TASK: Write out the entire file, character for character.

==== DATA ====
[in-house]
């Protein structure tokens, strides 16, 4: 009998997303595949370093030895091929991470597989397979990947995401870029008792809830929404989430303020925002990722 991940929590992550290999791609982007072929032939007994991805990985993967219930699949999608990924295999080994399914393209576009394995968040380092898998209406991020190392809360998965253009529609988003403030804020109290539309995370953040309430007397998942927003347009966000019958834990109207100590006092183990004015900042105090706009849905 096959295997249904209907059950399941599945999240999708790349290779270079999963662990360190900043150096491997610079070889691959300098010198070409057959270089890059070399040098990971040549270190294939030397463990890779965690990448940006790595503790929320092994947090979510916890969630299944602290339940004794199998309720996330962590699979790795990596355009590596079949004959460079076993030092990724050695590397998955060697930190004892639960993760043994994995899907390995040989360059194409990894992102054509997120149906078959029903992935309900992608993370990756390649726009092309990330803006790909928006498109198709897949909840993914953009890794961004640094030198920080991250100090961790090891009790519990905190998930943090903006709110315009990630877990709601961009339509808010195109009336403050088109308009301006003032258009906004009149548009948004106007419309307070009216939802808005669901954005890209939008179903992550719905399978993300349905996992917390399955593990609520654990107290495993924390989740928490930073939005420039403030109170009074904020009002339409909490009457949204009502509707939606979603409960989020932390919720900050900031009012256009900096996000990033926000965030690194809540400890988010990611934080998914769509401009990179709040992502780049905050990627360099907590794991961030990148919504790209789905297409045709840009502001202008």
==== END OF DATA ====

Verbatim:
[in-house]
């Protein structure tokens, strides 16, 4: 009998997303595949370093030895091929991470597989397979990947995401870029008792809830929404989430303020925002990722 991940929590992550290999791609982007072929032939007994991805990985993967219930699949999608990924295999080994399914393209576009394995968040380092898998209406991020190392809360998965253009529609988003403030804020109290539309995370953040309430007397998942927003347009966000019958834990109207100590006092183990004015900042105090706009849905 096959295997249904209907059950399941599945999240999708790349290779270079999963662990360190900043150096491997610079070889691959300098010198070409057959270089890059070399040098990971040549270190294939030397463990890779965690990448940006790595503790929320092994947090979510916890969630299944602290339940004794199998309720996330962590699979790795990596355009590596079949004959460079076993030092990724050695590397998955060697930190004892639960993760043994994995899907390995040989360059194409990894992102054509997120149906078959029903992935309900992608993370990756390649726009092309990330803006790909928006498109198709897949909840993914953009890794961004640094030198920080991250100090961790090891009790519990905190998930943090903006709110315009990630877990709601961009339509808010195109009336403050088109308009301006003032258009906004009149548009948004106007419309307070009216939802808005669901954005890209939008179903992550719905399978993300349905996992917390399955593990609520654990107290495993924390989740928490930073939005420039403030109170009074904020009002339409909490009457949204009502509707939606979603409960989020932390919720900050900031009012256009900096996000990033926000965030690194809540400890988010990611934080998914769509401009990179709040992502780049905050990627360099907590794991961030990148919504790209789905297409045709840009502001202008």